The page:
Applications can any of these two API for parsing XML Documents. Let us see what these APIs’ are in detail in the following sections.

3.2) Cursor API

The Cursor API is used to traverse over the XML Document. Think of a Cursor as some kind of Pointer pointing at the start of the XML Document and then Forwarding the Document upon properly instructed. The working model of this Cursor API is very simple. When given a XML Document and asked to parse, the Parser will start reading the XML Document, and if any of the Nodes (like Start Element, Attribute, Text, End Element) are found it will stop and will give information about the Nodes to the Processing Application if requested. This cursor is a Forward only Cursor, it can never go backwards. Both Reading and Writing operations is possible in this cursor API.

3.3) Sample Application

Let us consider a sample Application which will read data from and to the XML Document with the help of the Cursor API. Following is the sample XML Document. The below XML File contains a list of Events for a person in his/her Calendar.
myCalendar.xml

<calendar>

    <event type = "meeting">
        <whom>With my Manager</whom>
        <where>At the Conference Hall</where>
        <date>June 09 2007</date>
        <time>10.30AM</time>
    </event>

    <event type = "birthday">
        <whom>For my Girl Friend</whom>
        <date>01 December</date>
    </event>

</calendar>

ReadingUsingCursorApi.java

package net.javabeat.articles.java6.newfeatures.stax;

import java.io.*;
import javax.xml.stream.*;
import javax.xml.stream.events.*;

public class ReadingUsingCurorApi {

    private XMLInputFactory inputFactory = null;
    private XMLStreamReader xmlReader = null;

    public ReadingUsingCurorApi() {
        inputFactory = XMLInputFactory.newInstance();
    }

    public void read() throws Exception{

        xmlReader = inputFactory.createXMLStreamReader(
            new FileReader(".\\src\\myCalendar.xml"));

        while (xmlReader.hasNext()){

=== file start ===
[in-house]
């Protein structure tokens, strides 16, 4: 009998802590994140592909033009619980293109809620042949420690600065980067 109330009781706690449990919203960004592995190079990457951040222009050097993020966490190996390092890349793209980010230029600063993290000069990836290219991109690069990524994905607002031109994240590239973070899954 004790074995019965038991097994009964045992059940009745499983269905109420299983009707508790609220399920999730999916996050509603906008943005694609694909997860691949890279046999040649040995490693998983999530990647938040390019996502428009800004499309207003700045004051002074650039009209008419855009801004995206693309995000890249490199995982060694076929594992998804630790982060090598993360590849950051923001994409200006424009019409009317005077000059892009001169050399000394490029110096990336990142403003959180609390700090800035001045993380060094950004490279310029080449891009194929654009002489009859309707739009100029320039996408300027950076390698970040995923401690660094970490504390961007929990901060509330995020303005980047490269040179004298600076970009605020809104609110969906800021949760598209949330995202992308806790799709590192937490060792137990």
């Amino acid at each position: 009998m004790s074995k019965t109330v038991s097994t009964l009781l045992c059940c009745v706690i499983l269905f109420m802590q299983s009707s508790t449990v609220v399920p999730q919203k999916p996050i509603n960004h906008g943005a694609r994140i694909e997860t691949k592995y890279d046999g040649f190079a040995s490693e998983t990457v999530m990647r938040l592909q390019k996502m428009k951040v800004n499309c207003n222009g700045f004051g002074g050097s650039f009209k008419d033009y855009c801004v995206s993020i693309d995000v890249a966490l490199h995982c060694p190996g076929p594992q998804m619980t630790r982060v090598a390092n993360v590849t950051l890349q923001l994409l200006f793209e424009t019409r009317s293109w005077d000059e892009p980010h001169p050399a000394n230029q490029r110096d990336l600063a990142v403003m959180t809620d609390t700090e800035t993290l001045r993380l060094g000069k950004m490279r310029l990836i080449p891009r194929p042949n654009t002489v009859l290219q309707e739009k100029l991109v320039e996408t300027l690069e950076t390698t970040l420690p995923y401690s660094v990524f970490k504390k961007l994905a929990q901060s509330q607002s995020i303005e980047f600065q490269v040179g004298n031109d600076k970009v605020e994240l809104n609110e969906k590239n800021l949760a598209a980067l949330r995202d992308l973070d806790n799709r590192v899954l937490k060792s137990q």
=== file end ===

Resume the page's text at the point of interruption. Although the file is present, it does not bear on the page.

Integer eventType = xmlReader.next();
            if (eventType.equals(XMLEvent.START_ELEMENT)){
                System.out.print(" " + xmlReader.getName() + " ");
            }else if (eventType.equals(XMLEvent.CHARACTERS)){
                System.out.print(" " + xmlReader.getText() + " ");
            }else if (eventType.equals(XMLEvent.ATTRIBUTE)){
                System.out.print(" " + xmlReader.getName() + " ");
            }else if (eventType.equals(XMLEvent.END_ELEMENT)){
                System.out.print(" " + xmlReader.getName() + " ");
            }
        }
        xmlReader.close();
    }

    public static void main(String args[]){
        try{
            ReadingUsingCurorApi obj = new ReadingUsingCurorApi();
            obj.read();
        }catch(Exception exception){
            exception.printStackTrace();
        }
    }
}

XMLInputFactory is the Factory Class for creating Input Stream objects which is represented by XMLStreamReader. An instance of type XMLStreamReader is created by calling XMLInputFactory.createXMLStreamReader() by passing the XML File to be parsed. At this stage, the Parser is ready to read the XML Contents if a combination call to XMLStreamReader.hasNext() and XMLStreamReader.next() is made. The entire Document is traversed in the while loop and the appropriate node’s value is taken by checking the various Element Types.

3.4) Event Iterator API